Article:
Several years ago I met Gregg at Badwater in Death Valley. We were in line to check in at Furnace Creek and I heard the last name. It was the same as an aunt of mine. Turns out we are related.
At Badwater he ran well and finished near the top. Later that year, he and his wife moved to Asia and I had not heard from him – until the other day. He sent an email about running the Spartathlon in Greece. It’s a 246-kilometer (153 mile) race between Athens and Sparta. The Spartathlon aims to trace the footsteps of Pheidippides, an Athenian messenger sent to Sparta in 490 BC to seek help against the Persians in the Battle of Marathon. Here’s his email:
I just finished running Spartathlon. It was nearly as hot as Badwater (100.4), ok maybe not as hot as Badwater, but it was far to hot for this race, considering it is normally 86. The race by the way is fantastic; I would highly recommend that you make a trip out there if you get the chance.
So, I took a photo of my feet after the race and thought you might like the photo, being that you are the foot guy. Might make for a good example. The blister appeared to start from underneath the pad of my foot by my big toe. The pressure built up so much that it formed the blister on top of my foot as well – as you can see from the photo. Pretty cool if you ask me. I probably ran with it for 50 miles, since I didn’t change my shoes and didn’t feel like taking them off. They lanced it when I finished… as I was receiving two bags of IV fluid. Haven’t had any problems with it since, although it has taken a few days for the pressure under my foot to slowly recede.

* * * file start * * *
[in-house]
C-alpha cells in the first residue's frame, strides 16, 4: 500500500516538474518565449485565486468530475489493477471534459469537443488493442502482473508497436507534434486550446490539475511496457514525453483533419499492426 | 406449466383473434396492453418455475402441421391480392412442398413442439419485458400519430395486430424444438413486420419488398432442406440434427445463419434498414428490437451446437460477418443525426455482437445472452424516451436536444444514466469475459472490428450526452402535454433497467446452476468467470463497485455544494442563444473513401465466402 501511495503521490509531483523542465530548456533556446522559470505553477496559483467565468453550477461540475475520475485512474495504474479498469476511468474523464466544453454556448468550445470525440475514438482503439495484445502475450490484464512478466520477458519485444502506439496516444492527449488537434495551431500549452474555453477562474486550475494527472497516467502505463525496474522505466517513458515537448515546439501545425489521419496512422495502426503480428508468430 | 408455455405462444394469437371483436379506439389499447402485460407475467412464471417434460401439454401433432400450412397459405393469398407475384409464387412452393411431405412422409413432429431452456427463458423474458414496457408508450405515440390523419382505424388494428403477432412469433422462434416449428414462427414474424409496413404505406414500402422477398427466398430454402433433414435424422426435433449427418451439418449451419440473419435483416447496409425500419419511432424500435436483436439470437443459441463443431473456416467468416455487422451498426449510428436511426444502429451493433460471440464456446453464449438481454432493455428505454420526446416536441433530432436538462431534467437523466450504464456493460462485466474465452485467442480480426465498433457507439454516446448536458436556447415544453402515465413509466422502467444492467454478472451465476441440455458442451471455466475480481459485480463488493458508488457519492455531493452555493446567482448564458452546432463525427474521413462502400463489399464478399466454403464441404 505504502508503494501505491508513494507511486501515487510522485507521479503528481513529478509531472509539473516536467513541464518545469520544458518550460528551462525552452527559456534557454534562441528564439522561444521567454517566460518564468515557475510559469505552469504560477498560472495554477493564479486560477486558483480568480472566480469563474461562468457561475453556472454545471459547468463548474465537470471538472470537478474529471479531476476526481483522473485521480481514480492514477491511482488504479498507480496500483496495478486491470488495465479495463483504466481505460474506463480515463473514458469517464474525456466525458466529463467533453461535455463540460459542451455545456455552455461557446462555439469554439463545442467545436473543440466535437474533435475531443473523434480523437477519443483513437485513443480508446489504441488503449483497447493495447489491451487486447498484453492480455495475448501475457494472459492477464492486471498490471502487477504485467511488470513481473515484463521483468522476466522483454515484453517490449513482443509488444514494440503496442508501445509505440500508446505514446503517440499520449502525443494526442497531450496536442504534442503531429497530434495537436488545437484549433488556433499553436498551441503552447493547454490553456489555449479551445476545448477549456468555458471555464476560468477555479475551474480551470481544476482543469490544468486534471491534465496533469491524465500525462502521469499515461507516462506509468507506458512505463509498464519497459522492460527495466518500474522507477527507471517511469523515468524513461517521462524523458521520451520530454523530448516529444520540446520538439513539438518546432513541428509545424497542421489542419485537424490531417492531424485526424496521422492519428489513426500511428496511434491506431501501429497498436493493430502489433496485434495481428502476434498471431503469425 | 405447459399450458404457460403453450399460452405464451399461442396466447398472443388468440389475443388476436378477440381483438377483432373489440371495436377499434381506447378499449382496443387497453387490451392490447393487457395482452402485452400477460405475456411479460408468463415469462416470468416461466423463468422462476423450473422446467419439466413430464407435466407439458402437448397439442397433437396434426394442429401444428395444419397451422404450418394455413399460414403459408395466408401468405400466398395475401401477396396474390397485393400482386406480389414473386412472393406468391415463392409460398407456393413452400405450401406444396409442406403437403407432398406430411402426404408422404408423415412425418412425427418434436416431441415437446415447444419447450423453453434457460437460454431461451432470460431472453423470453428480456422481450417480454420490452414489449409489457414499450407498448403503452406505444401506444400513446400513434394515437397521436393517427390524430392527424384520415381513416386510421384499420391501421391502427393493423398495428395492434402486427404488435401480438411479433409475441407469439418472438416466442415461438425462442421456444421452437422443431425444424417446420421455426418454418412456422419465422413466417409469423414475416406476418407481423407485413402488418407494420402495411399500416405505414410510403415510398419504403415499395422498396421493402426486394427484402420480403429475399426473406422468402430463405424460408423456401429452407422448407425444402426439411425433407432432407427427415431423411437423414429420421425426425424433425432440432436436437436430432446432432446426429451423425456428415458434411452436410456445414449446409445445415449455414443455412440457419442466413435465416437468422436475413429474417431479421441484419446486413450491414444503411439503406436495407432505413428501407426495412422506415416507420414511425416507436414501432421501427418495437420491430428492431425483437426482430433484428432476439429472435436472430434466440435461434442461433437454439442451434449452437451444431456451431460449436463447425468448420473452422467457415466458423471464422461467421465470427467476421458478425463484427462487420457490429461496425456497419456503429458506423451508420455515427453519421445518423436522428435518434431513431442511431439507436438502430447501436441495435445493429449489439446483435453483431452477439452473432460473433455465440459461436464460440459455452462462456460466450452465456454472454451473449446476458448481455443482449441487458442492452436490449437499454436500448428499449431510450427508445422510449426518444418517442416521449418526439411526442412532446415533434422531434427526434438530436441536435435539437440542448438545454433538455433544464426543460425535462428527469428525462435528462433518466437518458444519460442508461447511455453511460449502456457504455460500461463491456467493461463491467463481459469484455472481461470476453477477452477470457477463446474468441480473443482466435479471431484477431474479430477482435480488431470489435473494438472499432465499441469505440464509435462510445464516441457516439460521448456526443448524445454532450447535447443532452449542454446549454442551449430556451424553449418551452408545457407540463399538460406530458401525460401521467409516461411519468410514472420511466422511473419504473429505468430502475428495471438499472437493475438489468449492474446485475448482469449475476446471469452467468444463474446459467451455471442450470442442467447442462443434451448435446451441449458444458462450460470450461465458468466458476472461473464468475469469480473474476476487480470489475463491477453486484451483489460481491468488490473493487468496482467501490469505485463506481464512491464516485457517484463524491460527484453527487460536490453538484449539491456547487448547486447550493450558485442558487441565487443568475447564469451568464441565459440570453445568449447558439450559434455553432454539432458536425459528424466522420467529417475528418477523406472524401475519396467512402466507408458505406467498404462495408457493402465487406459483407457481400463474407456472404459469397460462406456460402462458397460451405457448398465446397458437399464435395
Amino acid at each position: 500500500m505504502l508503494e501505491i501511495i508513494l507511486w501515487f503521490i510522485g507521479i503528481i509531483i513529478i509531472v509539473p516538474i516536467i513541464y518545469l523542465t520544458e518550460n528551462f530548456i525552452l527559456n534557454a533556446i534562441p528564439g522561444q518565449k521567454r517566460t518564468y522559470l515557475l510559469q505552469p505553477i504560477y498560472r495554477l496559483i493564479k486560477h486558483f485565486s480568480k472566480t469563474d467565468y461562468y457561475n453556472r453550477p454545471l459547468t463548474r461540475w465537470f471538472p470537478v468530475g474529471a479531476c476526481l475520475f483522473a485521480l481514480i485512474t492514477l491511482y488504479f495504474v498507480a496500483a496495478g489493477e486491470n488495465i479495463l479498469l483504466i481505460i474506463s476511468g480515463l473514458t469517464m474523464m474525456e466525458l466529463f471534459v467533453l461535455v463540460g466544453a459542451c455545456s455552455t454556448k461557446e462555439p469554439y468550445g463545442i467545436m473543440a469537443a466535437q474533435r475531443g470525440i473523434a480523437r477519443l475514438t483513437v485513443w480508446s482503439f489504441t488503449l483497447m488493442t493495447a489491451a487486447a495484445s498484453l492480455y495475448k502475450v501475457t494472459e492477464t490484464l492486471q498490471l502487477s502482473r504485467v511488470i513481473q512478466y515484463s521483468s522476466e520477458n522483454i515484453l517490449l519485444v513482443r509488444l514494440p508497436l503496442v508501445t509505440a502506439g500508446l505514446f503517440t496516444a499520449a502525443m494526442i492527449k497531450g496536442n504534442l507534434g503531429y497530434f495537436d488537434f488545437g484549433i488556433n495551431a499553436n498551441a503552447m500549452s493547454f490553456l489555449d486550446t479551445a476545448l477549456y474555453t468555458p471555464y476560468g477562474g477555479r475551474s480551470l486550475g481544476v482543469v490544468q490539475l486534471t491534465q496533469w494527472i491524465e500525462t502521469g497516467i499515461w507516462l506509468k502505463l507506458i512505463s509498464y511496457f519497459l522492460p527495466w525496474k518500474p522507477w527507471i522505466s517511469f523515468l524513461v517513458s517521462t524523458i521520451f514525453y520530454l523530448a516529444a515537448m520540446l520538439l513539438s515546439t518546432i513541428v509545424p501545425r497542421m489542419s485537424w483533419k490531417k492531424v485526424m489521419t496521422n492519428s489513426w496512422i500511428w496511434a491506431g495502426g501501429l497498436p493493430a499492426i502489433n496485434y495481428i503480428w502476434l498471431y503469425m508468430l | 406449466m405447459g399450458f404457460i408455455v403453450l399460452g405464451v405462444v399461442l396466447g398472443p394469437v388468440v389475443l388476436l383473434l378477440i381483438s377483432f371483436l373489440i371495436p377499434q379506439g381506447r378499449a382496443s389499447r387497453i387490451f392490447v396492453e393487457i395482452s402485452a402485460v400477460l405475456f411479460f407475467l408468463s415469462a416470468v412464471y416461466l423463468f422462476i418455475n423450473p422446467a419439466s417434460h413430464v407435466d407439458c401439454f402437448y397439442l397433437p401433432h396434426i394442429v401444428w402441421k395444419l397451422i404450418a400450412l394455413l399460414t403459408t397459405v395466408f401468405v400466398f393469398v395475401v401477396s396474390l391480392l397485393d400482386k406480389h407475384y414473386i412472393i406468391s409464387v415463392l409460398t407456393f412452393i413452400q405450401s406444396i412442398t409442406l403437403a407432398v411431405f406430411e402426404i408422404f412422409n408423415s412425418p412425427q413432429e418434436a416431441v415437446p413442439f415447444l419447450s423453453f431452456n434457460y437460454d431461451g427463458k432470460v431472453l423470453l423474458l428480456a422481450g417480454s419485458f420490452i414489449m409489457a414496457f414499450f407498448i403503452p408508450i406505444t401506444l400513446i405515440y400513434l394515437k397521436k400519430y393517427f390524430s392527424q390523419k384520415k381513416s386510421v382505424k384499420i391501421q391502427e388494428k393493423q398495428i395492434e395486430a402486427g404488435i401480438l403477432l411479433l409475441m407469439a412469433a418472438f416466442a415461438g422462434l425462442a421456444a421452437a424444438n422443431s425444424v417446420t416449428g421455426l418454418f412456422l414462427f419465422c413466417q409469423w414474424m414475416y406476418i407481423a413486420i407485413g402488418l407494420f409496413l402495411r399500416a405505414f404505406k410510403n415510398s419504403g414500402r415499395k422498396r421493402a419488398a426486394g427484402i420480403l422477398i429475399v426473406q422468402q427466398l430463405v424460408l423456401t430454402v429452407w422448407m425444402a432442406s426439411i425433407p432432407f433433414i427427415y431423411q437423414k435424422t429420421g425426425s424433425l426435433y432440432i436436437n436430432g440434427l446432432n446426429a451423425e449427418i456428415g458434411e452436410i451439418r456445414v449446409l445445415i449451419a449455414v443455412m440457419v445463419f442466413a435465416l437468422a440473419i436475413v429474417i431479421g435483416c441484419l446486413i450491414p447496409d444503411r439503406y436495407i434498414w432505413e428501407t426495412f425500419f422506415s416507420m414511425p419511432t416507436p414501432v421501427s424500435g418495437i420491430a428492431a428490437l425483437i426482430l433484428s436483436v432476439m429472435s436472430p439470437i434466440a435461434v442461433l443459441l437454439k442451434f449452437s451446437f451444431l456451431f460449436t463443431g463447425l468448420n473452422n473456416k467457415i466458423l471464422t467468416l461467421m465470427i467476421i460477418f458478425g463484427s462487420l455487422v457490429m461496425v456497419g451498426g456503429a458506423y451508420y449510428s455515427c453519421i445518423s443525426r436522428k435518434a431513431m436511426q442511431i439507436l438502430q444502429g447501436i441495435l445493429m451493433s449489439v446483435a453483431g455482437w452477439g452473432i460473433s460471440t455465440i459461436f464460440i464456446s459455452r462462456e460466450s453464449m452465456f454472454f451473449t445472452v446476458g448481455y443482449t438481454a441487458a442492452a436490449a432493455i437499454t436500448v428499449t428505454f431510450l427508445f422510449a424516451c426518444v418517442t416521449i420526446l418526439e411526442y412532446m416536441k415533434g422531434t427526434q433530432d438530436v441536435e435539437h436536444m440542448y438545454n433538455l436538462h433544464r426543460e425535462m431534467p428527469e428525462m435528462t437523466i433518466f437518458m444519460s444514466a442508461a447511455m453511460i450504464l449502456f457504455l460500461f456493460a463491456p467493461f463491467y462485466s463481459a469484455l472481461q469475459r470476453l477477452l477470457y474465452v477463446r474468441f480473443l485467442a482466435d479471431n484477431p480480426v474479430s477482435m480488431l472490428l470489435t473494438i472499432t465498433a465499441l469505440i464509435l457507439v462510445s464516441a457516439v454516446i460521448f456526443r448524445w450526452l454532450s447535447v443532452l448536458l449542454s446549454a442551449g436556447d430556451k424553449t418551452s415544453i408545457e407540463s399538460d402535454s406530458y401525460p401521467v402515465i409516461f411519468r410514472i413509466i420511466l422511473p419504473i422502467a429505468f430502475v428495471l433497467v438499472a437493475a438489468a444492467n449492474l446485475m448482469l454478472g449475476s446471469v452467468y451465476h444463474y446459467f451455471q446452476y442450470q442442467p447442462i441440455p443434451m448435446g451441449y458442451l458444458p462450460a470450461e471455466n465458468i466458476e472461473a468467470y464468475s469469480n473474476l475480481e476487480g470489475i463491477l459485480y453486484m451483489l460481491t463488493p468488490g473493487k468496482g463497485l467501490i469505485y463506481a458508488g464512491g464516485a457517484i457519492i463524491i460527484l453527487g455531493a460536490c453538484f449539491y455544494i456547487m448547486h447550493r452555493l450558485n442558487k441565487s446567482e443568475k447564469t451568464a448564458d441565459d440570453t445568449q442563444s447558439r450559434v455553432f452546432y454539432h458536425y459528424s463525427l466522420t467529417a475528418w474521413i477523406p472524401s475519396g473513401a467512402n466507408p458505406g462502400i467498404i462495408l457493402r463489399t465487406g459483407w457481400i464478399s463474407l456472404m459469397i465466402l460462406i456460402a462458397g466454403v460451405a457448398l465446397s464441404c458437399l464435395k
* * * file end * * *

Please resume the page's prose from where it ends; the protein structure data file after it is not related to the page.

As you can see in the photo, there is blood in the blister. Here’s where you have to be careful and take precautions to prevent infection. I don’t encourage people to lance these on their own, but in aid stations with the right equipment and knowledge, it can be done. When I do it, I always give the athlete the warning signs of infection: redness, warm to the touch, pain, fever, pus, and swelling. If you have a blood blister, be careful.
Really though, Gregg’s feet look pretty good for just having run 153 miles. Don’t you agree?
When Geoff Baker sent me a few photos of feet, which he took at this year’s Barkley, I found two jewels. The composition of Brett Maune’s feet in the two photos after winning the race is great.
The first photo shows Brett removing tape from his feet. The condition of his feet and legs is rough. Note the light skin on the heel where he’s removing tape. Another light strip of skin is shown on the bottom of the big toe. A strip of tape is still evident on the inside of the right foot.
The second photo is a great example that Brett knows his feet well. All the light spots on the bottom and sides of the feet are places where he applied Leukotape. He knew where his feet were vulnerable and he applied just enough tape to protect the skin and tissue in those areas. From all appearances, it worked.
Years ago, a good friend and renown ultrarunner, Dick Collins, told me to never put anything on or around your feet that was un-necessary. His theory, that I support, is that anything that adds bulk can be bad.
That’s why I frown on using moleskin, gauze and soft foam with cutouts over blisters. They all add bulk. When the runner takes off after the patching, his feet feel tight in his shoes because of the added “stuff” in the shoe. This often adds even more pressure on the blistered area, making it more uncomfortable that before. This can easily change the runners gait and this affect continues up the leg to the knee, the hip and the spine.
I commend Brett for winning the Barkley and for knowing how to care for his feet. We can learn from Brett. In short, pre-tape where you need it.
To view a photo montage of images from Barkley, check out The Barkley: Bad Things Happen.
Here is Geoff’s contact information: Geoffrey Baker Photography.